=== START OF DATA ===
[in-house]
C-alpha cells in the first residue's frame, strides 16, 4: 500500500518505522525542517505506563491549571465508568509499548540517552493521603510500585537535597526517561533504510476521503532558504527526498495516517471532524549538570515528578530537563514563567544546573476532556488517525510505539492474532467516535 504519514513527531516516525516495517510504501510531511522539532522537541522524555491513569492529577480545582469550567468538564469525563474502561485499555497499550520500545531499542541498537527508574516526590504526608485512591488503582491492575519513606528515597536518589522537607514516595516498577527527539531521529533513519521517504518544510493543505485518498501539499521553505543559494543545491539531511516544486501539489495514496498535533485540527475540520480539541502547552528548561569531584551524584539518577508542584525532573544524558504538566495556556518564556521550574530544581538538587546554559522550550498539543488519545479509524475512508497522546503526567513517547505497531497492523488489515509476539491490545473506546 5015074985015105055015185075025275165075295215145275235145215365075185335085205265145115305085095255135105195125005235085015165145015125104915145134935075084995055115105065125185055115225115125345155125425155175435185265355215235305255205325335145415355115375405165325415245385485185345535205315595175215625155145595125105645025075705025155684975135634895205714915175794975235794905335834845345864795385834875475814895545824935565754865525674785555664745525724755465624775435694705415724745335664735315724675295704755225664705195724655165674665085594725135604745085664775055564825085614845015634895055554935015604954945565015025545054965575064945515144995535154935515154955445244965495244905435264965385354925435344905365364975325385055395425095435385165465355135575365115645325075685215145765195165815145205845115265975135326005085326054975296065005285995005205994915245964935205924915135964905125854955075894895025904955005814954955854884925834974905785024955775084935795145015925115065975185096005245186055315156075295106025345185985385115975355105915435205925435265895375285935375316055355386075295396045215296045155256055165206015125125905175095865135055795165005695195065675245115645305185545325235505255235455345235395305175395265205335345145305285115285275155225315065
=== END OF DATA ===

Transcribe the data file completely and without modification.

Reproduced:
[in-house]
C-alpha cells in the first residue's frame, strides 16, 4: 500500500518505522525542517505506563491549571465508568509499548540517552493521603510500585537535597526517561533504510476521503532558504527526498495516517471532524549538570515528578530537563514563567544546573476532556488517525510505539492474532467516535 504519514513527531516516525516495517510504501510531511522539532522537541522524555491513569492529577480545582469550567468538564469525563474502561485499555497499550520500545531499542541498537527508574516526590504526608485512591488503582491492575519513606528515597536518589522537607514516595516498577527527539531521529533513519521517504518544510493543505485518498501539499521553505543559494543545491539531511516544486501539489495514496498535533485540527475540520480539541502547552528548561569531584551524584539518577508542584525532573544524558504538566495556556518564556521550574530544581538538587546554559522550550498539543488519545479509524475512508497522546503526567513517547505497531497492523488489515509476539491490545473506546 5015074985015105055015185075025275165075295215145275235145215365075185335085205265145115305085095255135105195125005235085015165145015125104915145134935075084995055115105065125185055115225115125345155125425155175435185265355215235305255205325335145415355115375405165325415245385485185345535205315595175215625155145595125105645025075705025155684975135634895205714915175794975235794905335834845345864795385834875475814895545824935565754865525674785555664745525724755465624775435694705415724745335664735315724675295704755225664705195724655165674665085594725135604745085664775055564825085614845015634895055554935015604954945565015025545054965575064945515144995535154935515154955445244965495244905435264965385354925435344905365364975325385055395425095435385165465355135575365115645325075685215145765195165815145205845115265975135326005085326054975296065005285995005205994915245964935205924915135964905125854955075894895025904955005814954955854884925834974905785024955775084935795145015925115065975185096005245186055315156075295106025345185985385115975355105915435205925435265895375285935375316055355386075295396045215296045155256055165206015125125905175095865135055795165005695195065675245115645305185545325235505255235455345235395305175395265205335345145305285115285275155225315065